I don’t think this flavor deserves a whole lot of wordage because my taste buds were screaming “NOG NOG NOG! This tastes like Nog!” I do have a sneaky suspicion the crazy Silk soymilk scientists are pulling a fast one on the vegan community in an effort to  duke us out of our holiday soymilks. The bastards.

With undertones of nutmeg and strong kick of pumpkin pie spice, this isn’t your garden variety soymilk. Scrumpdidilumptious to say the least and probably even butter in something baking-related. Not that it’s going to last long enough to get in some muffins, let’s be real. Oooh this would taste good as a muffin accompaniment though, my oh my yes.

It’s Silk-y too, if the pictures don’t speak to ya. Maybe not 1000 words, but at least 999?  Beware: lame joke territory entered with reckless abandon.

It may taste like Nog, but cha know what? I like me some Nog. My next mission: side-by-side taste comparasion all up in yo’ soymilk biznaz. Oh yah the shit’s gonna go down.

Book Review: Eating Animals by Jonathan Safran Foer

A few months ago I was thrilled to receive a copy of Jonathan Safran Foer’s Eating Animals through a giveaway by the lovely Yo Soy!

“How interesting! How bizarre!” (3:52) To read an animal rights book that isn’t the least bit preachy, judgmental, yet that also packs a punch in the motivational department. Foer lets the facts regarding the obvious cruelty of Big Ag to do the talking, allowing readers to draw their own conclusions and, what’s more, encouraging them to do so. Instead of a push toward vegetarianism, it’s a strong nudge toward evaluating the current methods of global food production. For Foer, as we align our values with our eating habits we form the best coalition of activists to rid the world of our flawed system of “meat production”, or what is to this vegan the unnecessary slaughter of fully sentient beings merely to sate a passing whim of the tastebuds. As more Americans begin to bring the full-court offense on animal agriculture, it’s only a matter of time before all the cards shall come toppling down.

This is a book I would wholeheartedly recommend to anyone–omnivore, vegetarian, vegan, or veg-curious–as it functions as a safe space for all those with a common interest in food. Even the most stick-your-head-in-the-sand meat-eater can’t ignore Foer’s exceedingly well-researched conclusion about America’s fundamentally flawed factory farms. For Foer, the videos we’ve all seen of unspeakable acts of cruelty in factory farms almost imply they are an exception to a rule. No such luck. They are the industry standard and the meat execs know it.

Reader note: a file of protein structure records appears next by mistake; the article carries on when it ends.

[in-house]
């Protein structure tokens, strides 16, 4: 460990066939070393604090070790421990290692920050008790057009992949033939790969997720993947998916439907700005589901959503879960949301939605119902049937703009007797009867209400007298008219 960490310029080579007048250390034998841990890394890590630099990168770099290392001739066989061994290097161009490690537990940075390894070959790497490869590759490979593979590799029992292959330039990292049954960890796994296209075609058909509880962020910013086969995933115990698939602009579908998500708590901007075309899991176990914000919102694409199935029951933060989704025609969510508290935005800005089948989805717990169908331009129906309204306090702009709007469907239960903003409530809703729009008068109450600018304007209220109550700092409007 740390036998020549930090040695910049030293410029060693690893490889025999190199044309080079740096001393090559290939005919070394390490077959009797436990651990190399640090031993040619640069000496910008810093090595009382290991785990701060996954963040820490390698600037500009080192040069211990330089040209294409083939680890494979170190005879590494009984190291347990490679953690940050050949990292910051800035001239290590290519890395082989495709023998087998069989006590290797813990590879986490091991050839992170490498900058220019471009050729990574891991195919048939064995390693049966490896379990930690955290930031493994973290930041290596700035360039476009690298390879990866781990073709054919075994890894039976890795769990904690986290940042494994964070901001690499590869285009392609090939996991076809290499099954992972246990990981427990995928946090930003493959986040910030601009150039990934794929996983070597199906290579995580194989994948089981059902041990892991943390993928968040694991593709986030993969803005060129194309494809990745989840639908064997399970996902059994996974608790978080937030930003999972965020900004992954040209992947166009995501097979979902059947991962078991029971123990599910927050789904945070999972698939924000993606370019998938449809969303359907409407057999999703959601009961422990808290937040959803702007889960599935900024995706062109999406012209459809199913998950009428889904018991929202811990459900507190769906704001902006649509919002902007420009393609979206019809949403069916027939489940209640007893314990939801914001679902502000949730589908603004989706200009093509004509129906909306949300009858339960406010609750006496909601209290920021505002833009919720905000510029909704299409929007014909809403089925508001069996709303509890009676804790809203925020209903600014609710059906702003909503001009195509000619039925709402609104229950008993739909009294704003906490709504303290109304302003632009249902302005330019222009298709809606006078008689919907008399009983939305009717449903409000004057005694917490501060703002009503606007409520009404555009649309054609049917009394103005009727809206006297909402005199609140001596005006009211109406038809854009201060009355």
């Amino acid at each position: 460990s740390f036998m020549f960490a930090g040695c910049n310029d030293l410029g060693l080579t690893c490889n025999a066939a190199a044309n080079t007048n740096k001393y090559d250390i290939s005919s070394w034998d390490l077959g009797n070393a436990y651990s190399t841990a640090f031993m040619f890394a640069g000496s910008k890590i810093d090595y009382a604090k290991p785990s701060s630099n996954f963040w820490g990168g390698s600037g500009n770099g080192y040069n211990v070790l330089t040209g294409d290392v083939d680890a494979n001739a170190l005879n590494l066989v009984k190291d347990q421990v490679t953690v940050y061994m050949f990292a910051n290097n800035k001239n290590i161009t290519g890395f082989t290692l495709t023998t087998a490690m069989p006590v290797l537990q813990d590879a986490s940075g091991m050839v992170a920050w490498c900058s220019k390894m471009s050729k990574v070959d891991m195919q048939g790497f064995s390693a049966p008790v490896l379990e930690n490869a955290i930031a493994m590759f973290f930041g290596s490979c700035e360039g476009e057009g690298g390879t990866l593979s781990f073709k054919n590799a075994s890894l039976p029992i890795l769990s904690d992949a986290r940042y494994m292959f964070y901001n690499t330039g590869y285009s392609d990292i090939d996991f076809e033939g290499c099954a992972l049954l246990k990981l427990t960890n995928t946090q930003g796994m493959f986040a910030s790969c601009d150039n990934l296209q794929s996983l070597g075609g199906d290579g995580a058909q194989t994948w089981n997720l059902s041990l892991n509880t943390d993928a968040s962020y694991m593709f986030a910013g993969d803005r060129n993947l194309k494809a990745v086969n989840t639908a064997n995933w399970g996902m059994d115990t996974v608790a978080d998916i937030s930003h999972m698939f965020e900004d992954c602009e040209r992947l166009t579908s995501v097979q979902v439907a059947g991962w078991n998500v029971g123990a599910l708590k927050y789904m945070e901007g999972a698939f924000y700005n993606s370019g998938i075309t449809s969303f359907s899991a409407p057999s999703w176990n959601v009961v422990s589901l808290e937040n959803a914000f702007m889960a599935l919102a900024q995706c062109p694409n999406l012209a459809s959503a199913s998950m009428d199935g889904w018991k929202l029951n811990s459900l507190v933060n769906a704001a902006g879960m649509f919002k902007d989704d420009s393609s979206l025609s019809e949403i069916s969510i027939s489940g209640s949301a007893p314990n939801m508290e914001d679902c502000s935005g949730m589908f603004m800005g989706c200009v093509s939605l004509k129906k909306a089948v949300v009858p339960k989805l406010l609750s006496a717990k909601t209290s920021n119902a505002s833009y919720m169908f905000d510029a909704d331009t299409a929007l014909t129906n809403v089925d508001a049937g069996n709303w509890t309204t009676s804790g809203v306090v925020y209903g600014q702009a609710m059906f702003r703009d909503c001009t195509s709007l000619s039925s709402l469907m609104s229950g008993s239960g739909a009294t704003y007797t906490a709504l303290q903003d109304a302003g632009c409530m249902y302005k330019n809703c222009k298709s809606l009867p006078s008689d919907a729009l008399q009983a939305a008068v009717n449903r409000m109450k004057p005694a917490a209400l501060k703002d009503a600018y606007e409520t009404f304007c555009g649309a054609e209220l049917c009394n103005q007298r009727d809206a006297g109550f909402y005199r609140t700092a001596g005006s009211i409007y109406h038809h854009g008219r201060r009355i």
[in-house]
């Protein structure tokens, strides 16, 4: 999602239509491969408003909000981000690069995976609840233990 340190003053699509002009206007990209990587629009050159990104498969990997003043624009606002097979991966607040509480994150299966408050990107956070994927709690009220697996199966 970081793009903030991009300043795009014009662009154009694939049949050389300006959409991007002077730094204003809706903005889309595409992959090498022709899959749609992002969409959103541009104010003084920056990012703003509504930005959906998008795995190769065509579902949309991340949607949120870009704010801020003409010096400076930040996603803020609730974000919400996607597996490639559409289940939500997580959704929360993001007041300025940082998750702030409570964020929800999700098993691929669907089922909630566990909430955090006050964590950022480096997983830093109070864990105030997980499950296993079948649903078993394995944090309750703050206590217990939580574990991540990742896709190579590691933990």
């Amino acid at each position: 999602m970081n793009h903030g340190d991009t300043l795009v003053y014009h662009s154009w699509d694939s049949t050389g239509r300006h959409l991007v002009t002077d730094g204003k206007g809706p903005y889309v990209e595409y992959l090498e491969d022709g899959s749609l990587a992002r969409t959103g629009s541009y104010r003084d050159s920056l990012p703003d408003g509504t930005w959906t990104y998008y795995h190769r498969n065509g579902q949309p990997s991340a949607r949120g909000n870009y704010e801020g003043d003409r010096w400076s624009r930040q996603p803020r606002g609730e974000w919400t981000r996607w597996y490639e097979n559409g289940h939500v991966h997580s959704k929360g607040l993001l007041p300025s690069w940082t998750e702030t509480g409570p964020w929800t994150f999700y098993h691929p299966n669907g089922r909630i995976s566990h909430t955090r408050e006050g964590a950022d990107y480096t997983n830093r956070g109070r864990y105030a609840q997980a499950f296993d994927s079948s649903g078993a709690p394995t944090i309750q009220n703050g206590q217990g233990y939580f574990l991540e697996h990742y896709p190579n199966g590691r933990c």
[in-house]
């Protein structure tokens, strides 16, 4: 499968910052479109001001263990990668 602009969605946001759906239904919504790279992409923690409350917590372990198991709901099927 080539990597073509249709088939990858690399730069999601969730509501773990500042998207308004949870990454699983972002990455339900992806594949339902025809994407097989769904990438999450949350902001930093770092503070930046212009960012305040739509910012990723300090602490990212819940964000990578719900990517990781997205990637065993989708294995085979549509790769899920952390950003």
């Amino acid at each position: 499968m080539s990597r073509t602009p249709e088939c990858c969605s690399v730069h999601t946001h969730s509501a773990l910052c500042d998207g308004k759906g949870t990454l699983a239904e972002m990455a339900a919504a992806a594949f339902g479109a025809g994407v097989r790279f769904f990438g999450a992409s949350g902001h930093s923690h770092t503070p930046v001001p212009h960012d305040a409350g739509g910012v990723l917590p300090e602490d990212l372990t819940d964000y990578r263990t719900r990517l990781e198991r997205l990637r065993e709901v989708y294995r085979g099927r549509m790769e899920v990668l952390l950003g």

Even as a two-year vegan, I learned things I never wanted to know from this book, a irrevocable conclusion of cruelty that questions my every-quavering belief in the so-called “humanity” of our species. For instance, did you know that 26 pounds of other sea animals are killed and tossed back into the ocean for every pound of shrimp? Relay that little gem to the pescatarian in your life.

I love that Foer doesn’t ignore the fishing industry which is so often left to minger in the shadows while cruelty towards land animals receives all the media bright lights and under-cover investigations. Be it cows, chickens, turkeys, or fish– each animal industry in demolished in rich detail and all with a surprisingly even hand.

No other word but compelling can describe the first-hand accounts from those directly involved in the food politics arena, from a prominent family-run ranch head, a PETA activist, or a vegetarian wife of a rancher. After the aformentioned independant rancher admits the immense ethical difficulties of  the “moment of slaughter,” Foer probes him further for coping strategies. He receives a reply that you just have to take a “deep breath.” What follows is one of my favorite passages of the book:

“You take a deep breath? For a moment that sounds like a perfectly reasonable response. It sounds romantic. For a moment, ranching freels more honest: facing the hard issues of life and death, dominion and destiny.

“Or is the deep breath really just a resigned sigh, a halfhearted promise to think about it later? Is the deep breath confrontation or shallow avoidance? … Not responding is a response–we are equally responsible for what we don’t do. In the case of animal slaughter, to throw your hands in the air is to wrap your fingers aroudn a knife handle.” (bold added)

I couldn’t have said it better myself.